Fact to Fiction

David Cowles

Jul 14, 2021

Following up on my previous post, in Ancient Greece the concept of the individual as actor had not yet emerged. Human beings were the passive pawns of forces beyond their control, or even their ken. A late 20th century movie, “The Gods must be Crazy”, could easily have been set in Ancient Greece (rather than contemporary Africa). In fact, you could view Greek Mythology as the first Literature of the Absurd.

Following up on my previous post, in Ancient Greece the concept of the individual as actor had not yet emerged. Human beings were the passive pawns of forces beyond their control, or even their ken. A late 20th century movie, “The Gods must be Crazy”, could easily have been set in Ancient Greece (rather than contemporary Africa). In fact, you could view Greek Mythology as the first Literature of the Absurd.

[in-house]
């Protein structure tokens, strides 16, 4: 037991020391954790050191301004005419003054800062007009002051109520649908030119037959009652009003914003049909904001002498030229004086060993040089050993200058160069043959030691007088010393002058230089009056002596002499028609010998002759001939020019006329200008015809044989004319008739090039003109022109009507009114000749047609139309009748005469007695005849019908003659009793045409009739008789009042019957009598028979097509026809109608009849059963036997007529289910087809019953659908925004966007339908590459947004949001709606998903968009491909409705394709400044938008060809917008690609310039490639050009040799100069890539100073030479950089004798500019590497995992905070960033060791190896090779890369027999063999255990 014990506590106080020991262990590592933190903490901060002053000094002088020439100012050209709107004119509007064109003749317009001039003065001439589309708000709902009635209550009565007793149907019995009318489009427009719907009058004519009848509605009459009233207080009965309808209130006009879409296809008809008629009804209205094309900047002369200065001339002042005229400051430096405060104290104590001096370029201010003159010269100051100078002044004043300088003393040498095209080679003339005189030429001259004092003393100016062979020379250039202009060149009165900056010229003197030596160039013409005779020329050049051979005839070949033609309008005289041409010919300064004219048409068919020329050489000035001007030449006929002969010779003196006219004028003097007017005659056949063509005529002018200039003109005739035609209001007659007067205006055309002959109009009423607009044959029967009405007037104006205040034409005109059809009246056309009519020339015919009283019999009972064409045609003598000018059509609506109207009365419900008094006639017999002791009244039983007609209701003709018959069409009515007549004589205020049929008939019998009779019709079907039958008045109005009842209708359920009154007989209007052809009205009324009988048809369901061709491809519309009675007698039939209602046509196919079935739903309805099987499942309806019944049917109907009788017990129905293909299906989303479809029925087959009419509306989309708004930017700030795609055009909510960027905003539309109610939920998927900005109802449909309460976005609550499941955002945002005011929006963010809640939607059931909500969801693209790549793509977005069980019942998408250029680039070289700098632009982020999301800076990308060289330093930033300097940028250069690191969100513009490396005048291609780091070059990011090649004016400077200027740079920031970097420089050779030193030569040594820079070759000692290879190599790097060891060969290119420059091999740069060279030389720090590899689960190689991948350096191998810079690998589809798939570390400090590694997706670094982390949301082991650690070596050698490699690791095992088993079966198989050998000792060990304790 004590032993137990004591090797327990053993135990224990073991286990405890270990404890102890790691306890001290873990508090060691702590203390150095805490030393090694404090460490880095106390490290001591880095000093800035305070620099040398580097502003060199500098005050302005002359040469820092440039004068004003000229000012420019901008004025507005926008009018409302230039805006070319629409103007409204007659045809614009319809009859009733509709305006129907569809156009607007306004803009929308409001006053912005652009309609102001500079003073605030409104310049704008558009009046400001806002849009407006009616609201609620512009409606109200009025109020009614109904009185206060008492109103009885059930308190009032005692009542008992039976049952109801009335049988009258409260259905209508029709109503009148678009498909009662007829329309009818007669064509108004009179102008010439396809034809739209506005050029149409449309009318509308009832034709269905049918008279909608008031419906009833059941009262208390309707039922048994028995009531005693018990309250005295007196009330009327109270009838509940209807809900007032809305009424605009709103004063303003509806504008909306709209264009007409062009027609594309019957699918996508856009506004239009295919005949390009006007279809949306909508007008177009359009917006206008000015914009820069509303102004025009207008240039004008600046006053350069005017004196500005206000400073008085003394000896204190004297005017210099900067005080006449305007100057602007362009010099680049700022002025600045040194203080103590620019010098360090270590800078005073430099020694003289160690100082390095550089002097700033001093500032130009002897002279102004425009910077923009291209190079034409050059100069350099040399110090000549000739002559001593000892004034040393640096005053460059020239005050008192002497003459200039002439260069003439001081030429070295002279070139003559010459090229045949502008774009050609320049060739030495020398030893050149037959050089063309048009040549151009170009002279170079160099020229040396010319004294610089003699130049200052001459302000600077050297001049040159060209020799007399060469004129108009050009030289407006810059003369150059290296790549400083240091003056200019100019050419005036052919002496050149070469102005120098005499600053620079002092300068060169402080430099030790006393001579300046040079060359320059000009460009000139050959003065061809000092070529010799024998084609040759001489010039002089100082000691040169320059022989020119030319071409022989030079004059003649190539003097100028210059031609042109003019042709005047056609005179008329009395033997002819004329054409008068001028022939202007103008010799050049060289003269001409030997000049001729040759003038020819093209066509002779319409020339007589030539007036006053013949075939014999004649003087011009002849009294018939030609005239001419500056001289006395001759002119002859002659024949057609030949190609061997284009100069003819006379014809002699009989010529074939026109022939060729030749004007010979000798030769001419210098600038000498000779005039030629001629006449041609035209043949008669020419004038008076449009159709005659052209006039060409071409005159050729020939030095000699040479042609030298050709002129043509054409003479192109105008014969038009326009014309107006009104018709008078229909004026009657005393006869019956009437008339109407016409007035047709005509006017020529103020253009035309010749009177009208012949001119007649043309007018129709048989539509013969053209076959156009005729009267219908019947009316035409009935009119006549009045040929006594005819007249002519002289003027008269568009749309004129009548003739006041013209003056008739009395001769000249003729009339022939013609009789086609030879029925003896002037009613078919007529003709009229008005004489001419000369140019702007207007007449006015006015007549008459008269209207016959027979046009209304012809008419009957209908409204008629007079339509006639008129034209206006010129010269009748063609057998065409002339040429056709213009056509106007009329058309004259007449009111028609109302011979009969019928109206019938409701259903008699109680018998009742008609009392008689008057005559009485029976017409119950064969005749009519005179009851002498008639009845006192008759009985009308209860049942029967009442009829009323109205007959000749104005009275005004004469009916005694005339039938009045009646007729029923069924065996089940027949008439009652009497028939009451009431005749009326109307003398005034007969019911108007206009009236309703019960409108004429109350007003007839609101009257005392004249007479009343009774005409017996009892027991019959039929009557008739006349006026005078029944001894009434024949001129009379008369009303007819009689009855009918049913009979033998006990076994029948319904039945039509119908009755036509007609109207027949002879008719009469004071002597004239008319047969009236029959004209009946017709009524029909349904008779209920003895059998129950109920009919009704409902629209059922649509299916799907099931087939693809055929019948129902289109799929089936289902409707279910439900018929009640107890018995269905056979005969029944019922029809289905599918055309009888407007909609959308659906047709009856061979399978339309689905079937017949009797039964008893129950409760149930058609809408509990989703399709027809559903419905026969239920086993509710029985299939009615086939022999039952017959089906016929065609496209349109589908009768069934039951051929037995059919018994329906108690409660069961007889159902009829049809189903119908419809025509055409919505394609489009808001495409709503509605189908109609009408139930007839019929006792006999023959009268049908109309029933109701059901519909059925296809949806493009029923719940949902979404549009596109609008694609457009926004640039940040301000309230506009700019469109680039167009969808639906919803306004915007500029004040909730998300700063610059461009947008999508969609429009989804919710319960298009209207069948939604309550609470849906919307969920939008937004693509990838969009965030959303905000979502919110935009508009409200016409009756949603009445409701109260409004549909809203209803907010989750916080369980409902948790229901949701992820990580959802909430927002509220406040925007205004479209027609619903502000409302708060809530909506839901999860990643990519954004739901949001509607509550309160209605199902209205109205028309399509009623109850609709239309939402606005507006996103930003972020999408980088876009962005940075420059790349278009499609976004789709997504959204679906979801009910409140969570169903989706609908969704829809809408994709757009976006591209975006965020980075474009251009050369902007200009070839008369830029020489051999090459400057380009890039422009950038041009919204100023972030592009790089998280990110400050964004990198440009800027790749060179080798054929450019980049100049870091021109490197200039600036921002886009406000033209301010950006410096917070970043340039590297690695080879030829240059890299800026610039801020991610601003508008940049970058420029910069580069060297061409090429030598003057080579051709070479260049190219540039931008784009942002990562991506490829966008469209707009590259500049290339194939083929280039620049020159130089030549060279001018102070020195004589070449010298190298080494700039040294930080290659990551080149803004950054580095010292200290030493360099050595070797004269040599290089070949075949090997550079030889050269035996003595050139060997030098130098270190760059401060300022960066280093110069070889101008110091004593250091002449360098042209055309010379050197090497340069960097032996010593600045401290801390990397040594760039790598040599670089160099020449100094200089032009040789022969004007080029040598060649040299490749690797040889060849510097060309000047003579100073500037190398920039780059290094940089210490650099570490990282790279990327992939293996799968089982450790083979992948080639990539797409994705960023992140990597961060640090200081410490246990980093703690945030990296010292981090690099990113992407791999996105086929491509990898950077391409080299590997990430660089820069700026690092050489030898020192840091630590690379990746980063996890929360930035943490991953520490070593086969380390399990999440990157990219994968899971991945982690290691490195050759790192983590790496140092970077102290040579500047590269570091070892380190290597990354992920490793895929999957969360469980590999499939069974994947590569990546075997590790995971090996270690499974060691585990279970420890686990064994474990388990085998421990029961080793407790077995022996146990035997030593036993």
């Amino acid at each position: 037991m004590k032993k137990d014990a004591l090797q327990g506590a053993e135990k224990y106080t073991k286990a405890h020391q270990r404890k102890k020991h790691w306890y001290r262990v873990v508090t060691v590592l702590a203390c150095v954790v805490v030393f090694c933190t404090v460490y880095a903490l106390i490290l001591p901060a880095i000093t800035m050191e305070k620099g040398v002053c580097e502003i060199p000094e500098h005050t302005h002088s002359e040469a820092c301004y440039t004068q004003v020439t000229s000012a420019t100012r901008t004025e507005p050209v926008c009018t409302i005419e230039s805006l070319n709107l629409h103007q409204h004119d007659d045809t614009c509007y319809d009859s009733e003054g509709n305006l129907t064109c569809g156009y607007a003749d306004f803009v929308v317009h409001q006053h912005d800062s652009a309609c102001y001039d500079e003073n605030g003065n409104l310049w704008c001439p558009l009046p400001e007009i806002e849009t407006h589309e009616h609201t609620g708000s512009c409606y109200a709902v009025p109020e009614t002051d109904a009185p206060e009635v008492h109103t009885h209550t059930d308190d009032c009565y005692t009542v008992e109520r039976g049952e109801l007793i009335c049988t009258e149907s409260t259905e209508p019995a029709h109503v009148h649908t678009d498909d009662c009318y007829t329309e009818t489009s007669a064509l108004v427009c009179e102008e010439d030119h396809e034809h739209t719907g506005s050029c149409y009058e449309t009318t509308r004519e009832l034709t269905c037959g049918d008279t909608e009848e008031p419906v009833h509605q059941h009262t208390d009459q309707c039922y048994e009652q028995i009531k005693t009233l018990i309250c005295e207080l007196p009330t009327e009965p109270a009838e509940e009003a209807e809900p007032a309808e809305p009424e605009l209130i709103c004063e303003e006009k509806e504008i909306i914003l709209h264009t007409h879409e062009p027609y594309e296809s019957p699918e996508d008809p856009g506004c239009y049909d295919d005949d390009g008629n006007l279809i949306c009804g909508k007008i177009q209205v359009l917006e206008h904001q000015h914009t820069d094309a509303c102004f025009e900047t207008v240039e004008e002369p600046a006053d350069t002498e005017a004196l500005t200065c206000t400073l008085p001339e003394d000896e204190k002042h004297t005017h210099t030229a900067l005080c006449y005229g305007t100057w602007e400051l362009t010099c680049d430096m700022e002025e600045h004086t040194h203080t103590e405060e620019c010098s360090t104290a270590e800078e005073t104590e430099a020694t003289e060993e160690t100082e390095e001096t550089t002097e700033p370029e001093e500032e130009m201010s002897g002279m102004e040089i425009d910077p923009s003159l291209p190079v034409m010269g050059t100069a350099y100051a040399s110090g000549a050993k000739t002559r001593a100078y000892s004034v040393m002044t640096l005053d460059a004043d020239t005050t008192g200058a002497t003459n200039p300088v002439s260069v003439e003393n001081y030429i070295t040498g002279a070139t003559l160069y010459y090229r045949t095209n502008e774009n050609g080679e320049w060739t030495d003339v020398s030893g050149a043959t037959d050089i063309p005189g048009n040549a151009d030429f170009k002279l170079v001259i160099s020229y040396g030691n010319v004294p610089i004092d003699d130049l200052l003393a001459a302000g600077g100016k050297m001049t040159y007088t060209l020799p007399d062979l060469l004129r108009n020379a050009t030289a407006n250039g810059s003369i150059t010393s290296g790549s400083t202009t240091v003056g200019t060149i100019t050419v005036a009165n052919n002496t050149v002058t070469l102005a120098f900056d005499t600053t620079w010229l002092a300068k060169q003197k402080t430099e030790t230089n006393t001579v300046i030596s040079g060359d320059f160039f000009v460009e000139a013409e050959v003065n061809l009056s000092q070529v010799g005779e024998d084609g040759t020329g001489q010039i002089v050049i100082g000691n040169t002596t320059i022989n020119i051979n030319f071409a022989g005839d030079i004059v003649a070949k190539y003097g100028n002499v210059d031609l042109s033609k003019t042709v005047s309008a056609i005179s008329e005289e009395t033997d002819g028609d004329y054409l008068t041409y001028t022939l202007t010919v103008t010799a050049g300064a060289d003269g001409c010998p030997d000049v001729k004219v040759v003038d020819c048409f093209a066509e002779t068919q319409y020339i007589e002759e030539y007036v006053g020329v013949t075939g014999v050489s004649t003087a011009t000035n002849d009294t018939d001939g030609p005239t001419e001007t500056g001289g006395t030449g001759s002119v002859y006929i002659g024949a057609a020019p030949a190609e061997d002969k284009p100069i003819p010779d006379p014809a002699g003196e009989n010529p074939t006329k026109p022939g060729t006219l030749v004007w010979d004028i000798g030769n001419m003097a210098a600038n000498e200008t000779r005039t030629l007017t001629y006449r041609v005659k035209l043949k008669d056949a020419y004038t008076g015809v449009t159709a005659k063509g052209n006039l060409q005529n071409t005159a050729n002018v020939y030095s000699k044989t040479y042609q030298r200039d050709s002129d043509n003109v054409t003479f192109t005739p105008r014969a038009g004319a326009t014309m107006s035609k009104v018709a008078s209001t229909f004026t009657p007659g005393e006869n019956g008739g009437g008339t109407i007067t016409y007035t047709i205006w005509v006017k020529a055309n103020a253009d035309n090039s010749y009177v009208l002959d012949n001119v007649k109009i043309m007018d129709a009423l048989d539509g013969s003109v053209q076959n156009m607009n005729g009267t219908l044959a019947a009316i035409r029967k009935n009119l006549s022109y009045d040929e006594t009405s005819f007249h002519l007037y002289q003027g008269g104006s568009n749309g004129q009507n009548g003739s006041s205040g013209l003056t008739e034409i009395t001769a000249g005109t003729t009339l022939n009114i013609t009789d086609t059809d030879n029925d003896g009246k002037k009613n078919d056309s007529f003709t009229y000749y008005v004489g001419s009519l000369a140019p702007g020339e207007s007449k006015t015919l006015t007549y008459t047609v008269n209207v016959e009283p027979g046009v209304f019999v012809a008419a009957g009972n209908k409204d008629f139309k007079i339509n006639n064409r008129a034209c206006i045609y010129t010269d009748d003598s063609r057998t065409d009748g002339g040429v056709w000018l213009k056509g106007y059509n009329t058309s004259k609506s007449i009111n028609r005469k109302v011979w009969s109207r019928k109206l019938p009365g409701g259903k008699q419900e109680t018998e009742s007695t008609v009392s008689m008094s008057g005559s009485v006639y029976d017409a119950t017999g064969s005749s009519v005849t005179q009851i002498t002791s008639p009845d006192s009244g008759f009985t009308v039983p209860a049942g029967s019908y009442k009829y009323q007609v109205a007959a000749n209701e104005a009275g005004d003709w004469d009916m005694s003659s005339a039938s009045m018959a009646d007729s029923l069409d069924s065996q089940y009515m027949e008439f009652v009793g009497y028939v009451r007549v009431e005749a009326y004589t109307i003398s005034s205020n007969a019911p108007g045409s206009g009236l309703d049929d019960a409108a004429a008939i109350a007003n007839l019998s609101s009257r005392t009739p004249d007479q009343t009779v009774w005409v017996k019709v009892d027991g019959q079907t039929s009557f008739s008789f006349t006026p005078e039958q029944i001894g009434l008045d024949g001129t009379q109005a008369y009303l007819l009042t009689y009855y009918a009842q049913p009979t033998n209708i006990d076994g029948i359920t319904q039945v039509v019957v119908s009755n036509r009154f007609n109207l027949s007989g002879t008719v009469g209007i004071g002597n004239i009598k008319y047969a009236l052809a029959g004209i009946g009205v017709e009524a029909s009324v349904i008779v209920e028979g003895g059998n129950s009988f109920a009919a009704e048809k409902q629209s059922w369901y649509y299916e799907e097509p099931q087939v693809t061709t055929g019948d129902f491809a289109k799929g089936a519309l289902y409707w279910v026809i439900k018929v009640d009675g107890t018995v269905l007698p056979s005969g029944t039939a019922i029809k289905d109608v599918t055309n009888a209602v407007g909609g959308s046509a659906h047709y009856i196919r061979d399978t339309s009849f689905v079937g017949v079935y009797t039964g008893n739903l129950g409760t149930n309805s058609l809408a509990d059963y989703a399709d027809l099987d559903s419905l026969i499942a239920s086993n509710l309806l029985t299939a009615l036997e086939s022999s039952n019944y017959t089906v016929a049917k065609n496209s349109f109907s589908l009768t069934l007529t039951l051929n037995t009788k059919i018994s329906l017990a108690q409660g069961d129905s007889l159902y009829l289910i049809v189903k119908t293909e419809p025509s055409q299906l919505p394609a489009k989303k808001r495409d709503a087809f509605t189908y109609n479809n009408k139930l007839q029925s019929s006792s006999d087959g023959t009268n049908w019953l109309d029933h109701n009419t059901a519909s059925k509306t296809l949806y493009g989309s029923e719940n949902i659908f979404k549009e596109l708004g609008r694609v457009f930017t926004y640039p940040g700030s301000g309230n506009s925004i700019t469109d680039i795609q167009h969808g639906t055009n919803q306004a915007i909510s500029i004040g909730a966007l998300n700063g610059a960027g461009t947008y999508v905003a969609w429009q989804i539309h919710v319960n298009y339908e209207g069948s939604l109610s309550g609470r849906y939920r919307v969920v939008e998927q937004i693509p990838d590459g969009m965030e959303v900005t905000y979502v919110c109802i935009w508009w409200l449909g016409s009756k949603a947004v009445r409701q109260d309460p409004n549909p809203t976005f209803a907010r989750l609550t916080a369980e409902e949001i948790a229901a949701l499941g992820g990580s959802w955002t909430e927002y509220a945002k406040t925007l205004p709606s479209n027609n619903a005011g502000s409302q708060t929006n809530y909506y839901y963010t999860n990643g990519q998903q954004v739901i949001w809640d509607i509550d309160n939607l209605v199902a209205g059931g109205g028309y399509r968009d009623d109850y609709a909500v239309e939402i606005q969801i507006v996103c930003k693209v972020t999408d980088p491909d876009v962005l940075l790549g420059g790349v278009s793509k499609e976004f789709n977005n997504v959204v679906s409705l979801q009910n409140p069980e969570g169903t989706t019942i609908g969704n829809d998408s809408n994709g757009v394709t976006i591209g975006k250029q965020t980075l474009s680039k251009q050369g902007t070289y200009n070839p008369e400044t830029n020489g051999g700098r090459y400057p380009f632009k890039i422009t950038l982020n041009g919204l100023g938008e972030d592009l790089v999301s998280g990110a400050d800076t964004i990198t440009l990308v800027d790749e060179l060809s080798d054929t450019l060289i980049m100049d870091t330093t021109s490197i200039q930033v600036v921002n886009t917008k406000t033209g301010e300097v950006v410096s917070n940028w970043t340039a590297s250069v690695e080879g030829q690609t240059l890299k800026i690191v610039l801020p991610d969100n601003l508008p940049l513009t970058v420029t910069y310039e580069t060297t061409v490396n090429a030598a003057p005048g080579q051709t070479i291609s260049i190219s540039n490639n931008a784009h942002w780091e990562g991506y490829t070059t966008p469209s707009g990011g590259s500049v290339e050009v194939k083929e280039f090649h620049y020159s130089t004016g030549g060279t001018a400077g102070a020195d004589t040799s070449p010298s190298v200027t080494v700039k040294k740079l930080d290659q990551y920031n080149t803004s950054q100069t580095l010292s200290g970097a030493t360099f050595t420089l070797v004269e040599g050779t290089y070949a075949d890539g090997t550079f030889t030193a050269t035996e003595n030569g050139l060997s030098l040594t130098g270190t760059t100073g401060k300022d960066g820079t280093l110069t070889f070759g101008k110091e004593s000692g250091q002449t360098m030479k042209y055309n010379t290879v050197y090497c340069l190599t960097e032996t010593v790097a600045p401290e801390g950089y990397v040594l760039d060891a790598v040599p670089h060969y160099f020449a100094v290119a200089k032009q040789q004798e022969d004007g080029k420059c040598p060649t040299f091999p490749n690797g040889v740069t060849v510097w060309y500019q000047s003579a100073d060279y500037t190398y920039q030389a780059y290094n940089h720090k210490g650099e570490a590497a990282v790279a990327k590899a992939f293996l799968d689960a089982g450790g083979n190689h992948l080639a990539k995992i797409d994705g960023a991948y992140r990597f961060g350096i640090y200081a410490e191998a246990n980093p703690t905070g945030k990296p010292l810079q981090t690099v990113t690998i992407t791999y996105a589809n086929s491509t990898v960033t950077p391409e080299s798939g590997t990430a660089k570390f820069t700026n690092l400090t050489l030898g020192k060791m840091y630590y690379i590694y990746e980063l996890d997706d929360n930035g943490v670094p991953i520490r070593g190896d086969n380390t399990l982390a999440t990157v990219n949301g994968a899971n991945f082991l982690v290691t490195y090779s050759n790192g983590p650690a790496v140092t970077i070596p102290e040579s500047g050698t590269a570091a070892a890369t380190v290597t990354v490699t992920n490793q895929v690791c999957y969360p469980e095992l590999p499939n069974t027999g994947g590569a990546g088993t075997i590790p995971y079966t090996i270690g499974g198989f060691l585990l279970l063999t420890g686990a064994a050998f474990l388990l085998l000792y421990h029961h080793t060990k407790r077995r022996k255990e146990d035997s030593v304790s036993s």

As Greek mythology gradually transitioned from ‘fact’ to ‘fiction’, it was replaced by Roman pragmatism and the Christian ethic of personal responsibility. Thus began the Age of Reason, the culture of cause and effect. Not until the 20th century was this world view seriously challenged: by Artaud, Ionesco and Beckett (“Waiting for Godot”), by the short stories of Sartre and Camus, and by the novels of Alain Robbe-Grillet.

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